Berthold Kuhn argues with his four theses for a reconsideration of China in political science. He rightly notes here that the predictions of an impending political upheaval have so far always proven wrong. Their heyday had such analyzes after the suppression of the protest movement of 1989 and the simultaneous transitions of the Soviet Union and its socialist allies in Central and Eastern Europe. Last saw contributions following the transition paradigm to mark the change in China's party and government in late 2012 and early 2013 a renewed economic (see Li 2012; Pei 2012; Nathan, 2013). Adapted from the source document.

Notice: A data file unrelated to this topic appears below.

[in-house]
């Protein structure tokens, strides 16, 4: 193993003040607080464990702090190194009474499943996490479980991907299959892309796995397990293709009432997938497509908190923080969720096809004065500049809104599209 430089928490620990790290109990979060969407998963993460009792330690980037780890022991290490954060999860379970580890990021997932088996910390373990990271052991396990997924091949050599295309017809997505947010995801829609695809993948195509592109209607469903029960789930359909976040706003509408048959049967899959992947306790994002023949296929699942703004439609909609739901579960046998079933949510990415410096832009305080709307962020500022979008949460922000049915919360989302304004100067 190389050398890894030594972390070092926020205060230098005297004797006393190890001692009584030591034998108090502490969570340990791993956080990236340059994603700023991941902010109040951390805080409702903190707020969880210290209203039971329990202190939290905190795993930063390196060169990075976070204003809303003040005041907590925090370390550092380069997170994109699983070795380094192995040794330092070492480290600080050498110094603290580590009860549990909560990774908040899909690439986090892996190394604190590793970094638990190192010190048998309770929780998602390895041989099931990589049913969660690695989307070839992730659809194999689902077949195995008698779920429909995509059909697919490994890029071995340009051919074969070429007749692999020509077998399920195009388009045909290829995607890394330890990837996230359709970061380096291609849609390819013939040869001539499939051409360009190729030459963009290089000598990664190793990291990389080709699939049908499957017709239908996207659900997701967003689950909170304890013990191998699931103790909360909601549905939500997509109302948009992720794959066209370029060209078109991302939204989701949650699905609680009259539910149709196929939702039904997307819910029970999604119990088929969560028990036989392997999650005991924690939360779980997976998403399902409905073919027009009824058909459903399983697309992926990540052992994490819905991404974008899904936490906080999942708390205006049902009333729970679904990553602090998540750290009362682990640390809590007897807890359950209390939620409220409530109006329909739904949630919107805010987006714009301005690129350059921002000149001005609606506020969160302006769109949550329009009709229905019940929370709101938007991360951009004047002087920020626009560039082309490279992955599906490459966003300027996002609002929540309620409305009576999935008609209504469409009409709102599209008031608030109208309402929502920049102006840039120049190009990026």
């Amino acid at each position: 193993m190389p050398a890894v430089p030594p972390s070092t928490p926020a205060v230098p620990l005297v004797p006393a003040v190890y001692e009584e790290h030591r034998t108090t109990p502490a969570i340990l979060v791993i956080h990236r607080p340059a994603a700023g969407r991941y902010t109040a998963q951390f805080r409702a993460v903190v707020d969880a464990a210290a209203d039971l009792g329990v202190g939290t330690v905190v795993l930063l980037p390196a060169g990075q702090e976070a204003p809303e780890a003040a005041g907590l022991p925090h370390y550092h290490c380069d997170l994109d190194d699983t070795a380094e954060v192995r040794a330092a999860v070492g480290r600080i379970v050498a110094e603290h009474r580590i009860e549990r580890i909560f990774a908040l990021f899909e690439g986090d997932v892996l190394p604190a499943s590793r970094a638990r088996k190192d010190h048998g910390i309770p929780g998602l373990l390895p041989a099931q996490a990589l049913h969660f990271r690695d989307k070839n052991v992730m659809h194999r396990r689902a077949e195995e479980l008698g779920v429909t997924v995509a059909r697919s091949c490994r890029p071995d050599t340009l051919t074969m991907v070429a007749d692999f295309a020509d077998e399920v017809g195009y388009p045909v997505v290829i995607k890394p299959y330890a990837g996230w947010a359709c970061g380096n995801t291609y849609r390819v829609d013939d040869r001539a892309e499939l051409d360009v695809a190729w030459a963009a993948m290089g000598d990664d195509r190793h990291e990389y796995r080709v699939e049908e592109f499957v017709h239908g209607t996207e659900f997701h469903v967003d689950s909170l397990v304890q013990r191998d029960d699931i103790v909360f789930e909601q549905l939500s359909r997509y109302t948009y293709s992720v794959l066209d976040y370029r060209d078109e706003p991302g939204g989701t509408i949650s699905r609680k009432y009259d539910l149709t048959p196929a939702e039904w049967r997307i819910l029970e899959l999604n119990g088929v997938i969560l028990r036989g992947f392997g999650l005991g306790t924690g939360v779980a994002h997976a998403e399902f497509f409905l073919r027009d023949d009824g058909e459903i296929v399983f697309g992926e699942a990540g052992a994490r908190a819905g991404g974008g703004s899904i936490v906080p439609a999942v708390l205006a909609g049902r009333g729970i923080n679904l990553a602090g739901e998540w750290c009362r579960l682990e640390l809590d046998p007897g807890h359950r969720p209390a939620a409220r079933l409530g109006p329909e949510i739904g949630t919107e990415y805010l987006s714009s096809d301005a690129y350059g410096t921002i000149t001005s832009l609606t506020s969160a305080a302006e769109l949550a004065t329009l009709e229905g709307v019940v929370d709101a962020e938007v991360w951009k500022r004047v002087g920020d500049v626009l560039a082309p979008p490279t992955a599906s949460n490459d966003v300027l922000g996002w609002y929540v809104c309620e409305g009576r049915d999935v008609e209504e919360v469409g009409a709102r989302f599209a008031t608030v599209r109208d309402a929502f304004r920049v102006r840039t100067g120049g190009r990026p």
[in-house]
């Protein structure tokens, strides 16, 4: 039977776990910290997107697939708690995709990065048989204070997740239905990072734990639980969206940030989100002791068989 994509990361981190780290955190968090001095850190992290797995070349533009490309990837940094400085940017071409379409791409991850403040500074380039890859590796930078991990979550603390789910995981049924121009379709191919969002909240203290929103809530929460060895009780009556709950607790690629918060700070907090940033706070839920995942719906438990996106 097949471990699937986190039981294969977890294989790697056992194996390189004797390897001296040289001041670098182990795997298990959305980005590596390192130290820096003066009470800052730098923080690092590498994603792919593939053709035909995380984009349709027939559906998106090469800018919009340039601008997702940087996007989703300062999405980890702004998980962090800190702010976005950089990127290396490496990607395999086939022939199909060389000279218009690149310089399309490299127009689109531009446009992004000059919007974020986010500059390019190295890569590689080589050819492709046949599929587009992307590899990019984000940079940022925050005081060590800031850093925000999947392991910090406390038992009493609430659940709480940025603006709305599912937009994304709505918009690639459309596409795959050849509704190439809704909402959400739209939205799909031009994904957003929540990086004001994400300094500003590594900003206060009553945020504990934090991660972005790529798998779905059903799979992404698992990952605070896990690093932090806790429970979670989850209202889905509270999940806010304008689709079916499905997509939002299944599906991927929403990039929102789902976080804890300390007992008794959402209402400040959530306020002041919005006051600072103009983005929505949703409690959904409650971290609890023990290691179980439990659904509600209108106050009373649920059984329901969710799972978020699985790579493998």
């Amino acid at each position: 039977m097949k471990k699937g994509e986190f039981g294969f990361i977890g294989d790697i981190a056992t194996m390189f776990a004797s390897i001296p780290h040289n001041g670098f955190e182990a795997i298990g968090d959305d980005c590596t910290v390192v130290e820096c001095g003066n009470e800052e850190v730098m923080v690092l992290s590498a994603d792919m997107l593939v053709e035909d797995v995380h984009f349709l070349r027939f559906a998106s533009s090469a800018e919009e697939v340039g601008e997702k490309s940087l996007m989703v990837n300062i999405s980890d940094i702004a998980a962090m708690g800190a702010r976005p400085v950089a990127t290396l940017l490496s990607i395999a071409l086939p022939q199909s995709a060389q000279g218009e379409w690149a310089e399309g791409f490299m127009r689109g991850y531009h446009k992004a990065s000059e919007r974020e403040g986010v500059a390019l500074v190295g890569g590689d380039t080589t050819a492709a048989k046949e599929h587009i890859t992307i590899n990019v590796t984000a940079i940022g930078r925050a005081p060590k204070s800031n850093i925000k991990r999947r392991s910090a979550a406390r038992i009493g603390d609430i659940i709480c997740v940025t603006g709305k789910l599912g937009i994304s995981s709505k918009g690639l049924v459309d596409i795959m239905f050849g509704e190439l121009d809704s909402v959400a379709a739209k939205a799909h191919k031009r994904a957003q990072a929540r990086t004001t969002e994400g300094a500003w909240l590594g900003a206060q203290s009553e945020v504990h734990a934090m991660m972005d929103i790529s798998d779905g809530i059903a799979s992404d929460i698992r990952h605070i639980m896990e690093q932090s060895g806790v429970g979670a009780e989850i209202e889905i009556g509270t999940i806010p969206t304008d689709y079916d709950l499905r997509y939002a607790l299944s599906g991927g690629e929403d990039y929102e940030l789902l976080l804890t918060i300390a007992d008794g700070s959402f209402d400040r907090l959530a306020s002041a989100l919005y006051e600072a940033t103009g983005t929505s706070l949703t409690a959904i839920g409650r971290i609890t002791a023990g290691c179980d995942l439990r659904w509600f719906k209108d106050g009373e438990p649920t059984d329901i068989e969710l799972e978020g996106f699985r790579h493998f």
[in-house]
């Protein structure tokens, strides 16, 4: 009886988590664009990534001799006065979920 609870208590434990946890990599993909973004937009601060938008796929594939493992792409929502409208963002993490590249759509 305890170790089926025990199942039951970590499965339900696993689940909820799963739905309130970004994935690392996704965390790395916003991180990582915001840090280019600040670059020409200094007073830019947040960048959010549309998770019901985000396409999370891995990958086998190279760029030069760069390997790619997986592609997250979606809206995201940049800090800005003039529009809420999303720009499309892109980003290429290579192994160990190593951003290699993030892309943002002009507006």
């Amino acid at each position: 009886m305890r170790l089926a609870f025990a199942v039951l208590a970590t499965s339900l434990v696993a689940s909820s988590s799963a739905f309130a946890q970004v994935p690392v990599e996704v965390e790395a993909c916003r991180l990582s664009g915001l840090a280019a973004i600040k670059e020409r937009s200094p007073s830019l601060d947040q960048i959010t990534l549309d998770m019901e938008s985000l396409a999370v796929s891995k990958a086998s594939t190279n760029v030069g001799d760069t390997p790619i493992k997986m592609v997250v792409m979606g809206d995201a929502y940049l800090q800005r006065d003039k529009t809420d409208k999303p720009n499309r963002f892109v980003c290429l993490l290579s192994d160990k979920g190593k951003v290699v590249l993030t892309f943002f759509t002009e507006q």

Unexpected epidemics, abrupt catastrophic shifts in biophysical systems, and economic crises that cascade across national borders and regions are events that challenge the steering capacity of governance at all political levels. This article seeks to extend the applicability of governance theory by developing hypotheses about how different governance types can be expected to handle processes of change characterized by nonlinear dynamics, threshold effects, cascades, and limited predictability. The first part of the article argues the relevance of a complex adaptive system approach and goes on to review how well governance theory acknowledges the intriguing behavior of complex adaptive systems. In the second part, we develop a typology of governance systems based on their adaptive capacities. Finally, we investigate how combinations of governance systems on different levels buffer or weaken the capacity to govern complex adaptive systems. Adapted from the source document.